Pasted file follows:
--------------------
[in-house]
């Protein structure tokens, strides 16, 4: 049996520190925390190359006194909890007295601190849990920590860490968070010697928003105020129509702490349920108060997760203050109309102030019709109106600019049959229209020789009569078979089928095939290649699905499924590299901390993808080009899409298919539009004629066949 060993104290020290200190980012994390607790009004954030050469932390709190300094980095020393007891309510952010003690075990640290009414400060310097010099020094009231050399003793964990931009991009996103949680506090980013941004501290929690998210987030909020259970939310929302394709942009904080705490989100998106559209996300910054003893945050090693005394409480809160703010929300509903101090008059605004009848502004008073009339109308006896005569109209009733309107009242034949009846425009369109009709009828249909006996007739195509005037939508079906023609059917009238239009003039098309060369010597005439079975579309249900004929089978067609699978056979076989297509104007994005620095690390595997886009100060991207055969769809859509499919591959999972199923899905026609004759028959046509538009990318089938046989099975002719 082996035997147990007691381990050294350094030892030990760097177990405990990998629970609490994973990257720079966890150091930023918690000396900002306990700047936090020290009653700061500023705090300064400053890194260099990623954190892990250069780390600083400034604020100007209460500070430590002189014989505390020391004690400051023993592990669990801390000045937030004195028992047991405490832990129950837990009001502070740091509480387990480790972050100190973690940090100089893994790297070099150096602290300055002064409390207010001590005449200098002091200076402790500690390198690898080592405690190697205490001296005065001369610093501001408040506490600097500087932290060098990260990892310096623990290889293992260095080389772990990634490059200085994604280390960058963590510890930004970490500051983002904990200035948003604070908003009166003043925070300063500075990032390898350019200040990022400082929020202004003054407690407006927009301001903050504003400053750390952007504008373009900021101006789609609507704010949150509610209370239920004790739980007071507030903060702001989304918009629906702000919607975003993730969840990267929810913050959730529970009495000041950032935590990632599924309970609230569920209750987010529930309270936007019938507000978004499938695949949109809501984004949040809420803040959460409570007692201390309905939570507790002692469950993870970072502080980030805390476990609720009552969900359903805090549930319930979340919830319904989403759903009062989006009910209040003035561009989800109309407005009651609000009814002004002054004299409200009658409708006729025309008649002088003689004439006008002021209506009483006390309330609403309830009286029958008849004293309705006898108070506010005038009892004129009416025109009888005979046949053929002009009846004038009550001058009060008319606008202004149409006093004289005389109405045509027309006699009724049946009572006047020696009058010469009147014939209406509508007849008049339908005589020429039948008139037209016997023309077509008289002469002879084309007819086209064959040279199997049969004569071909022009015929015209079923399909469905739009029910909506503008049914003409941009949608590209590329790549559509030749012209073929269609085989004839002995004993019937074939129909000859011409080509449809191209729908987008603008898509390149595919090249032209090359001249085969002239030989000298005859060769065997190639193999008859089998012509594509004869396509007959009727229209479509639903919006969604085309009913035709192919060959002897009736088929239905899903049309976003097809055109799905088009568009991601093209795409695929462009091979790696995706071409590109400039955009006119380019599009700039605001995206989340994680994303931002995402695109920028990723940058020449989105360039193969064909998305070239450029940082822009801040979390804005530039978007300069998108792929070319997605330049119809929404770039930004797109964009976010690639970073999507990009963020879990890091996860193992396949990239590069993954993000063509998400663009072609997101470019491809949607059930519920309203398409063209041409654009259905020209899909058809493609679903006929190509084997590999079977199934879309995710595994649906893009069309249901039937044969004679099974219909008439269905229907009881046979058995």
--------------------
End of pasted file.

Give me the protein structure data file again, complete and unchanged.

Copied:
[in-house]
């Protein structure tokens, strides 16, 4: 049996520190925390190359006194909890007295601190849990920590860490968070010697928003105020129509702490349920108060997760203050109309102030019709109106600019049959229209020789009569078979089928095939290649699905499924590299901390993808080009899409298919539009004629066949 060993104290020290200190980012994390607790009004954030050469932390709190300094980095020393007891309510952010003690075990640290009414400060310097010099020094009231050399003793964990931009991009996103949680506090980013941004501290929690998210987030909020259970939310929302394709942009904080705490989100998106559209996300910054003893945050090693005394409480809160703010929300509903101090008059605004009848502004008073009339109308006896005569109209009733309107009242034949009846425009369109009709009828249909006996007739195509005037939508079906023609059917009238239009003039098309060369010597005439079975579309249900004929089978067609699978056979076989297509104007994005620095690390595997886009100060991207055969769809859509499919591959999972199923899905026609004759028959046509538009990318089938046989099975002719 082996035997147990007691381990050294350094030892030990760097177990405990990998629970609490994973990257720079966890150091930023918690000396900002306990700047936090020290009653700061500023705090300064400053890194260099990623954190892990250069780390600083400034604020100007209460500070430590002189014989505390020391004690400051023993592990669990801390000045937030004195028992047991405490832990129950837990009001502070740091509480387990480790972050100190973690940090100089893994790297070099150096602290300055002064409390207010001590005449200098002091200076402790500690390198690898080592405690190697205490001296005065001369610093501001408040506490600097500087932290060098990260990892310096623990290889293992260095080389772990990634490059200085994604280390960058963590510890930004970490500051983002904990200035948003604070908003009166003043925070300063500075990032390898350019200040990022400082929020202004003054407690407006927009301001903050504003400053750390952007504008373009900021101006789609609507704010949150509610209370239920004790739980007071507030903060702001989304918009629906702000919607975003993730969840990267929810913050959730529970009495000041950032935590990632599924309970609230569920209750987010529930309270936007019938507000978004499938695949949109809501984004949040809420803040959460409570007692201390309905939570507790002692469950993870970072502080980030805390476990609720009552969900359903805090549930319930979340919830319904989403759903009062989006009910209040003035561009989800109309407005009651609000009814002004002054004299409200009658409708006729025309008649002088003689004439006008002021209506009483006390309330609403309830009286029958008849004293309705006898108070506010005038009892004129009416025109009888005979046949053929002009009846004038009550001058009060008319606008202004149409006093004289005389109405045509027309006699009724049946009572006047020696009058010469009147014939209406509508007849008049339908005589020429039948008139037209016997023309077509008289002469002879084309007819086209064959040279199997049969004569071909022009015929015209079923399909469905739009029910909506503008049914003409941009949608590209590329790549559509030749012209073929269609085989004839002995004993019937074939129909000859011409080509449809191209729908987008603008898509390149595919090249032209090359001249085969002239030989000298005859060769065997190639193999008859089998012509594509004869396509007959009727229209479509639903919006969604085309009913035709192919060959002897009736088929239905899903049309976003097809055109799905088009568009991601093209795409695929462009091979790696995706071409590109400039955009006119380019599009700039605001995206989340994680994303931002995402695109920028990723940058020449989105360039193969064909998305070239450029940082822009801040979390804005530039978007300069998108792929070319997605330049119809929404770039930004797109964009976010690639970073999507990009963020879990890091996860193992396949990239590069993954993000063509998400663009072609997101470019491809949607059930519920309203398409063209041409654009259905020209899909058809493609679903006929190509084997590999079977199934879309995710595994649906893009069309249901039937044969004679099974219909008439269905229907009881046979058995």